Hello parents, concerned friends, glimpsers who are looking back at the blogs, and anybody else!

My name is Willy and I am today’s El Lider Del Dia. Today, Day #9 of our adventure in the Dominican Republic, is Politics Day. Our question of the day was, “How do Dominican politics affect the everyday Dominican?” It’s tough to summarize Dominican politics: we know that Dominican Republic ranks extremely poorly in the categories of wastefulness of public spending and favoritism among political officials.

We woke up at 7:00 AM, dressed professionally, and prepared for a breakfast in the bus. Our breakfast consisted of mashed plantains, onion-garnished salami, and the fruits of papaya and pineapple. We boarded onto the bus and departed to the capital city of Santo Domingo. Along the way, we picked up Braulio, a Dominican English teacher and partner to our organization. We arrived at our destination, the House of Congress, an hour early. The building was very grand and well maintained; I took note that the bushes were being trimmed and that the attire of the staff was very formal.

Our tour guide warmly welcomed us and deputized us as elected officials for a day, the equivalent of the House of Representatives in the United States (as opposed to the Senate). Our first stop in the tour was a mural that depicted the creation of the Dominican Constitution, which has been reformed over a staggering 40 times. Our tour guide spent a lot of time on that mural; it captured significant parts of the Dominican Republic’s history and culture. Some elements that were featured in the mural included the Eiffel tower, the Roman Coliseum, the house where the constitution was created in San Cristobal, the Ten Commandments, and invisible lady-spirit figures.

Next, we were given the privilege to walk up what the tour guide described as the red carpet due to the fact that extremely important Dominican political figures once crossed it. Once upstairs, we were allowed to sit in the assembly hall in which the country’s two legislative branches would convene at. Those chairs were really nice, and everybody on this trip could agree that this building was the nicest that we have seen in the country. The air conditioning was also top-notch. Anyways, at the assembly hall, our tour guide explained to us the crests of the many provinces in the Dominican Republic and some historic and religious figures that influenced the country. At this point, we were given the opportunity to ask questions to the tour guide.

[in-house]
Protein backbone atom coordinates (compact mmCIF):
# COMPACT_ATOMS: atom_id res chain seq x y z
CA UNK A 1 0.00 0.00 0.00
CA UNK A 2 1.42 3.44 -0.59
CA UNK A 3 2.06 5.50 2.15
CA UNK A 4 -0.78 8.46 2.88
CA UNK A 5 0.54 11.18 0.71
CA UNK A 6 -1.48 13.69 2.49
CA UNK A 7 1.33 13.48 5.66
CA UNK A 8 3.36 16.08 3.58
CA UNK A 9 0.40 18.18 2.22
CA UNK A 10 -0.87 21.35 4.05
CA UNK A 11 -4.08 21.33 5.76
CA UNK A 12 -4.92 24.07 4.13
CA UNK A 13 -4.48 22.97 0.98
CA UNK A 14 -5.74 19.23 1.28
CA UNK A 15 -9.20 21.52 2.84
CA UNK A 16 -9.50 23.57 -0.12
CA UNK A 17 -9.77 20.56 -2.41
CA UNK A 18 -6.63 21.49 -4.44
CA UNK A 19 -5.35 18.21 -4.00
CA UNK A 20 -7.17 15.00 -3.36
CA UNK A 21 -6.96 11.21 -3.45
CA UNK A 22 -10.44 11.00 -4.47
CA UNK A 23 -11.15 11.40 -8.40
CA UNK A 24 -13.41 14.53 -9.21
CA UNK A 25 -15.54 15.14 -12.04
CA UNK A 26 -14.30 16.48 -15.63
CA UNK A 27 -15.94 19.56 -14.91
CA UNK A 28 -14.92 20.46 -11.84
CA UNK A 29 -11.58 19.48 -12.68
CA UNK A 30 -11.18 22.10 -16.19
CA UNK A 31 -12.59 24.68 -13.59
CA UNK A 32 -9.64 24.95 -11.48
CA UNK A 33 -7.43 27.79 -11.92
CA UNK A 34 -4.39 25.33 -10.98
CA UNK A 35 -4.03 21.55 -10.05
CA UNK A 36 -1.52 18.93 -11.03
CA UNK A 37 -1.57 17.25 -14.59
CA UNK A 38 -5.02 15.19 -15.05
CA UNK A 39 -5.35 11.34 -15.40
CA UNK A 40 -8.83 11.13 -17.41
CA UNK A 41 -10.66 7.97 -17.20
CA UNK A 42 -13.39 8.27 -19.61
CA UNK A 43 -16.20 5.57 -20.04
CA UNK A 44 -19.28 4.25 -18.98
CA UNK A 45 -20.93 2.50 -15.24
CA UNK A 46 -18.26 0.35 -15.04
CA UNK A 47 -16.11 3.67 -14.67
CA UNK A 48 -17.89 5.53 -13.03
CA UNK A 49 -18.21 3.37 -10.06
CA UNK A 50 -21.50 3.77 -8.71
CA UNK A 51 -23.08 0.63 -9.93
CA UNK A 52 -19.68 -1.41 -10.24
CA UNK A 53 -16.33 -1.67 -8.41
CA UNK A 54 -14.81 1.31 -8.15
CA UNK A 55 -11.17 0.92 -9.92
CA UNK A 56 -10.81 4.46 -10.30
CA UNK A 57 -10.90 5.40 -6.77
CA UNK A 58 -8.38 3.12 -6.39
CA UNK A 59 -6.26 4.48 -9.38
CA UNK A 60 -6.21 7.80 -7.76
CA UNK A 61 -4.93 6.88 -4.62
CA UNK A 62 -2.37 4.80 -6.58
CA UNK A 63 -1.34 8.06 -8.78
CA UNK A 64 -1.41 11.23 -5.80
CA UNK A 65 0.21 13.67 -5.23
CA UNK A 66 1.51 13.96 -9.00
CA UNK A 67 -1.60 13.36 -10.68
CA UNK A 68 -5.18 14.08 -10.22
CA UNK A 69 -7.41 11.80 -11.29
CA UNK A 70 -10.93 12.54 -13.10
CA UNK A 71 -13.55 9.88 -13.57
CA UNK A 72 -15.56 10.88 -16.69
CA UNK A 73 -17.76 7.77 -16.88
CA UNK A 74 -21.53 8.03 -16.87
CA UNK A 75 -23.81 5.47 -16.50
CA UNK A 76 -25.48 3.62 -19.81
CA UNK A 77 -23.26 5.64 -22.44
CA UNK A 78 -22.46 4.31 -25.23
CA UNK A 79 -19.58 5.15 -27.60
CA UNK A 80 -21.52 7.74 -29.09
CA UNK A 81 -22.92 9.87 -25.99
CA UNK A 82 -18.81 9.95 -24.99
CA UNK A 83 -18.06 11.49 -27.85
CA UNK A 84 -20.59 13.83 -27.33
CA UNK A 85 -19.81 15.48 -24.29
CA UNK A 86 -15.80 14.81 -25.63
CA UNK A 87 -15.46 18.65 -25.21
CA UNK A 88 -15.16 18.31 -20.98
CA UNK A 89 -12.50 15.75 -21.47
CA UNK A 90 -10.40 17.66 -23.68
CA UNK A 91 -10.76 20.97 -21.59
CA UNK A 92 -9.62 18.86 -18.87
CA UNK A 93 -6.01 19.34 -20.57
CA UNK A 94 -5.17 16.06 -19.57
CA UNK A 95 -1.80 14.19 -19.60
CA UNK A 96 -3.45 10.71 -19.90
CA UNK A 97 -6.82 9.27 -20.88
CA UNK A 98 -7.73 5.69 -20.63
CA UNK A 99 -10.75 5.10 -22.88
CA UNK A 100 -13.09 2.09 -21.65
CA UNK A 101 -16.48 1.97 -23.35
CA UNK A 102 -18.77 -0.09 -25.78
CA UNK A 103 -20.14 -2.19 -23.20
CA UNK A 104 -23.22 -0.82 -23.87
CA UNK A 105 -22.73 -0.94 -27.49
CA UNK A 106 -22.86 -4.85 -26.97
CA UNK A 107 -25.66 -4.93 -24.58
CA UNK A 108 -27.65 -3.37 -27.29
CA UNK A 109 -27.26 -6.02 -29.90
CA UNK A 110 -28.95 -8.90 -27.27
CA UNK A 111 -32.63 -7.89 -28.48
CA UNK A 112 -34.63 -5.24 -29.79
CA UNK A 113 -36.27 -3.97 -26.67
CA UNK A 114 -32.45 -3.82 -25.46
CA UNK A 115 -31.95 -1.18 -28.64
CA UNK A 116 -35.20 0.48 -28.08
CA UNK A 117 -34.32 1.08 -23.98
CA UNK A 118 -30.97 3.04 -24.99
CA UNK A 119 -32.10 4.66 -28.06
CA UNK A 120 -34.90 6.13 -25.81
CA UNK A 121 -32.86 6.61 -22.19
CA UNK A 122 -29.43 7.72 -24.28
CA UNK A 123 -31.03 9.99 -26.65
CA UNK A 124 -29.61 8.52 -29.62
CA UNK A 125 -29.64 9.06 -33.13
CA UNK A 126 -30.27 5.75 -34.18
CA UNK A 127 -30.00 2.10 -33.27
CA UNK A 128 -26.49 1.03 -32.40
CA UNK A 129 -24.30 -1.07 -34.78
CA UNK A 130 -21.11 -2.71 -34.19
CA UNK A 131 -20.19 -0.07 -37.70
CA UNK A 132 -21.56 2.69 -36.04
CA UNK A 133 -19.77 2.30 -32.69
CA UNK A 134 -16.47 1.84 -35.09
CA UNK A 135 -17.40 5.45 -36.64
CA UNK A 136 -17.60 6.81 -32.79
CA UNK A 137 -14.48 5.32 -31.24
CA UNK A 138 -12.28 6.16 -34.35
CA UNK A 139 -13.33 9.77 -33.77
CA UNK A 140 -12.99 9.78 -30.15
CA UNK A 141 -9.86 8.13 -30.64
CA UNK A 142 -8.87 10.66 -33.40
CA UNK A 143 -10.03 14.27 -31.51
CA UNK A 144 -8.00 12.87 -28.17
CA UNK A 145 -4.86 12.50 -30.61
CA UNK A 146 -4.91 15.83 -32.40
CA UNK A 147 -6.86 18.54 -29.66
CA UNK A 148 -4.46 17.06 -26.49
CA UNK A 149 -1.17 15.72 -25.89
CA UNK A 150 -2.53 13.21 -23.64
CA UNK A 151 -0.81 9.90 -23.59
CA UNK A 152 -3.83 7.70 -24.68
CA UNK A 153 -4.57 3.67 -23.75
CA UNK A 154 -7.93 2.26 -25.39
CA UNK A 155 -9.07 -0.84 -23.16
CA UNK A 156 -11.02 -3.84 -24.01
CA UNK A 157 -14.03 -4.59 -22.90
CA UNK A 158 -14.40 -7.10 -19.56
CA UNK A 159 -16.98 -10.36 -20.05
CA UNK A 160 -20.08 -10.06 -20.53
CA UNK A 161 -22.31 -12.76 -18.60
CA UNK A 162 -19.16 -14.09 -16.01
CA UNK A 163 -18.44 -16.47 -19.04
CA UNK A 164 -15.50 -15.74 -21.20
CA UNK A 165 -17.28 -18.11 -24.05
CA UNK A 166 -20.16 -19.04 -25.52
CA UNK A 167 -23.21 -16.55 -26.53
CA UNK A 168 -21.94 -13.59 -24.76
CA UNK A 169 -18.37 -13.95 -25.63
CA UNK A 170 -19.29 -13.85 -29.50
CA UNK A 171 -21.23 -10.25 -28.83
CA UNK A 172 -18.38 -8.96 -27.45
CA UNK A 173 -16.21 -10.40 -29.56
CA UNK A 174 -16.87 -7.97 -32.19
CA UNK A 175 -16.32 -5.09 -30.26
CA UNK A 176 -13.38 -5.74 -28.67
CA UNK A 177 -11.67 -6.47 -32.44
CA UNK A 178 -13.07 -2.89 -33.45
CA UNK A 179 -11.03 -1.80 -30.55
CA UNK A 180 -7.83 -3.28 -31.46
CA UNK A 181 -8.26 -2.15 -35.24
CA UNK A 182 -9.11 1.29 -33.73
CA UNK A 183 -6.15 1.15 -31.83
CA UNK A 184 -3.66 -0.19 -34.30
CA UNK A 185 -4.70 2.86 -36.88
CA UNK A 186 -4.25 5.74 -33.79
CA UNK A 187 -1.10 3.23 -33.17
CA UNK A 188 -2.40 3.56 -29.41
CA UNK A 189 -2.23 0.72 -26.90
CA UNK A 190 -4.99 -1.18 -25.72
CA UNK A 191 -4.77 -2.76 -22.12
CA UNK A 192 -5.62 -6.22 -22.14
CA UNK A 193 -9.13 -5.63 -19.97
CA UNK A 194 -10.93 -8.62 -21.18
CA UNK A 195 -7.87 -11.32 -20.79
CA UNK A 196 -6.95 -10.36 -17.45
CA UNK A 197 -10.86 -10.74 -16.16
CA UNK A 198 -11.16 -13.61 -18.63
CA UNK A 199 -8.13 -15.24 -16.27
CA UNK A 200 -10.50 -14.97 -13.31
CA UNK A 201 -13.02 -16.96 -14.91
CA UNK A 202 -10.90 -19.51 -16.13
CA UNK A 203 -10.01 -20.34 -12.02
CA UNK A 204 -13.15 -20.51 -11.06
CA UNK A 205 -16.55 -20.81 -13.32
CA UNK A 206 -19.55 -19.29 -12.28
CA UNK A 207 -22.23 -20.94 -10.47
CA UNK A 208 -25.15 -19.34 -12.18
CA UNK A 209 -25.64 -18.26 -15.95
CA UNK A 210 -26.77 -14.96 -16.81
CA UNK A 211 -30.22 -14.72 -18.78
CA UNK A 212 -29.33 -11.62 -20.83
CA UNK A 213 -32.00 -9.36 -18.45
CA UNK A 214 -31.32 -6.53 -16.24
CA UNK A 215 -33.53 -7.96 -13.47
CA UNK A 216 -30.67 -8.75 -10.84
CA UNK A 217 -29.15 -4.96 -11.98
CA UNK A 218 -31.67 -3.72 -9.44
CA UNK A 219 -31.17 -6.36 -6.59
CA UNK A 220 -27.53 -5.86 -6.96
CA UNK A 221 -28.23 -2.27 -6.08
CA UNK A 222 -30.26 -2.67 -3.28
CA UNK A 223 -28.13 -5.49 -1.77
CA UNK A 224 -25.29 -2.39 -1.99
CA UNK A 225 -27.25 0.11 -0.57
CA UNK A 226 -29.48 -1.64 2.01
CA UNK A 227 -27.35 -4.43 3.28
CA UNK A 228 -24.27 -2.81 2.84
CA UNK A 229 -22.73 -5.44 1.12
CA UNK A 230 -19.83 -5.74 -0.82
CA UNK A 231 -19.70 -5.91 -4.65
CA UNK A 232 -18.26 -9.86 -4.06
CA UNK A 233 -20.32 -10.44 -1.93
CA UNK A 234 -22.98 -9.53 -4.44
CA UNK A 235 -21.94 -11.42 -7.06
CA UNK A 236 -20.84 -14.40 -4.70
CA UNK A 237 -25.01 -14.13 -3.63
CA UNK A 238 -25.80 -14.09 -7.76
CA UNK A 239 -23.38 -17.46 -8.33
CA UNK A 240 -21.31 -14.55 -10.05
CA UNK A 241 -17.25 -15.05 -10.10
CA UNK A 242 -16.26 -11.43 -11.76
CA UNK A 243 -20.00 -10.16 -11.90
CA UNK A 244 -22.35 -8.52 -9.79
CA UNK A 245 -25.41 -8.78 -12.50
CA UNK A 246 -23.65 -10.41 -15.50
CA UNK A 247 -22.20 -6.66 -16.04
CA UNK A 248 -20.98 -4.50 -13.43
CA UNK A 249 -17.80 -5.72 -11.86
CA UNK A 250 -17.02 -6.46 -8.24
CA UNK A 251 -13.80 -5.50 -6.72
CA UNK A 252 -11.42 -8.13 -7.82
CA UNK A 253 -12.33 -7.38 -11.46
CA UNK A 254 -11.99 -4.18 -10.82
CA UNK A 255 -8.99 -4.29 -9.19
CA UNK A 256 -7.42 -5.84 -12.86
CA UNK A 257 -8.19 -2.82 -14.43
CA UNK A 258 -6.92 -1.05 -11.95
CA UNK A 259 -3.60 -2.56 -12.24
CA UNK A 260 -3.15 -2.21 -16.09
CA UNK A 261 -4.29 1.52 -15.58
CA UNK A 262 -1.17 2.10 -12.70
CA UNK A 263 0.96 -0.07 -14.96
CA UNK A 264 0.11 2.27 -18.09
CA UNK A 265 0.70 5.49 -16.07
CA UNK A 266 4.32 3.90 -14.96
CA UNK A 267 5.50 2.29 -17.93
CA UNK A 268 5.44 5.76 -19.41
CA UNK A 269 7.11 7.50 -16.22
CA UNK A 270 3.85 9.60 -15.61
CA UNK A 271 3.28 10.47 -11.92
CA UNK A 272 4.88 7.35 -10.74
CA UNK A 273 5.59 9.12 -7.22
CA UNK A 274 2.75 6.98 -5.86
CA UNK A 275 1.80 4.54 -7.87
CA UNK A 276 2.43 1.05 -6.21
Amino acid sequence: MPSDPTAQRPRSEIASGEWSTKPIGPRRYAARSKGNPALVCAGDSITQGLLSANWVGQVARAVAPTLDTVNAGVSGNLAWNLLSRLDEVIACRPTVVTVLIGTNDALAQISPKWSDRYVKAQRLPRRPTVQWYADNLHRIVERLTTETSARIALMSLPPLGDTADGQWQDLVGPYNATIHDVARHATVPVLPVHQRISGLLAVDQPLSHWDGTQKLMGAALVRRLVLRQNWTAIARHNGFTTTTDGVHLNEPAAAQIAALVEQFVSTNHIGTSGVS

After, we were allowed to visit the Senate section of the building. We saw many gorgeous paintings of former presidents of the Senate and the tour guide explained to us how the Senators functioned. Later, we were allowed to visit the representatives section of the building, and again, we saw many nice portraits; this time, of the former presidents of the representatives. Since we were representatives for a day, we were allowed to enter the hall in which they convened, which was fully furnished with Dell laptops, fancy microphones, fingerprint scanners, and buttons to vote. Here, the tour guide explained to us the mechanics behind this political system. Then, we were once again given the opportunity to throw questions at our tour guide. Our questions were very challenging and it was very difficult to get straight answers. After the tour ended, the staff members gave us a box of treats and we went back to CONAMUCA.

For the remainder of the day, we had a seminar to discuss the upcoming CAP project and did another round of English tutoring.

If I had summarize my reflection on today’s activities, I’d have to say the following:

-We learned mostly about the legislative branch of the Dominican Government and about how it operates. But outside of the tour, we learned how the some of the government’s practices don’t benefit the people.
-I was surprised at how comprehensive the tour was. I was half-surprised at how the fact that our tour guide could not answer some of our challenging questions (though we understood that the tour guide was not an elected official, we wanted to hear from someone accountable on what needs to happen to improve the government).
-I really appreciated how respectful the group was not only to me, but also to the tour guide and the building. However, at the same time, I was proud of how the group courageously rose above to challenge the tour guide by asking difficult, important, and hard-hitting questions.
-I have to say that the tour guide was very inspirational. He had a very inspiring story of how he came from rags to riches; he was abandoned by his parents and orphaned, but despite all of that, he persisted through his childhood struggles to get to where he is now.
-Being El Lider del Dia was really, really fun. I could do it again in a heartbeat. Being the leader of this amazing group was not only a fantastic opportunity to hone in my leadership skills, but it was also a time to develop my inter-personal skills.
-I always thought that I can lead from the back or by example, but I learned that I am also more than capable of leading from the front.